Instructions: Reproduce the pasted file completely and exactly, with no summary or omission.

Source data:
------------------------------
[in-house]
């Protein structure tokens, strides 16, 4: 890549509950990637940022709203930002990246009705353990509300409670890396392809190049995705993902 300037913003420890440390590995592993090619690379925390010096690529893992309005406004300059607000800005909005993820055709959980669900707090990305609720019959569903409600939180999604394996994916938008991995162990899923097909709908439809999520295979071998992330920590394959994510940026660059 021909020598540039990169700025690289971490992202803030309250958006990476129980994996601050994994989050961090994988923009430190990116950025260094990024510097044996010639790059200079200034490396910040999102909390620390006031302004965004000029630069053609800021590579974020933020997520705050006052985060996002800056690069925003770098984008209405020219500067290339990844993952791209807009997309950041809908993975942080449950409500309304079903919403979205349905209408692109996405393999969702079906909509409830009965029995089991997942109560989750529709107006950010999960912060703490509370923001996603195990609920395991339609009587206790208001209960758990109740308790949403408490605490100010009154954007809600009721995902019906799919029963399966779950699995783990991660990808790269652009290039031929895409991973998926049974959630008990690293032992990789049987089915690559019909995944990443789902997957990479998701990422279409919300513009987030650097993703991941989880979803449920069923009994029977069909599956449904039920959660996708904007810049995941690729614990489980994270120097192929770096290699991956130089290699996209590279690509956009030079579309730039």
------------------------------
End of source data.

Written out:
[in-house]
């Protein structure tokens, strides 16, 4: 890549509950990637940022709203930002990246009705353990509300409670890396392809190049995705993902 300037913003420890440390590995592993090619690379925390010096690529893992309005406004300059607000800005909005993820055709959980669900707090990305609720019959569903409600939180999604394996994916938008991995162990899923097909709908439809999520295979071998992330920590394959994510940026660059 021909020598540039990169700025690289971490992202803030309250958006990476129980994996601050994994989050961090994988923009430190990116950025260094990024510097044996010639790059200079200034490396910040999102909390620390006031302004965004000029630069053609800021590579974020933020997520705050006052985060996002800056690069925003770098984008209405020219500067290339990844993952791209807009997309950041809908993975942080449950409500309304079903919403979205349905209408692109996405393999969702079906909509409830009965029995089991997942109560989750529709107006950010999960912060703490509370923001996603195990609920395991339609009587206790208001209960758990109740308790949403408490605490100010009154954007809600009721995902019906799919029963399966779950699995783990991660990808790269652009290039031929895409991973998926049974959630008990690293032992990789049987089915690559019909995944990443789902997957990479998701990422279409919300513009987030650097993703991941989880979803449920069923009994029977069909599956449904039920959660996708904007810049995941690729614990489980994270120097192929770096290699991956130089290699996209590279690509956009030079579309730039």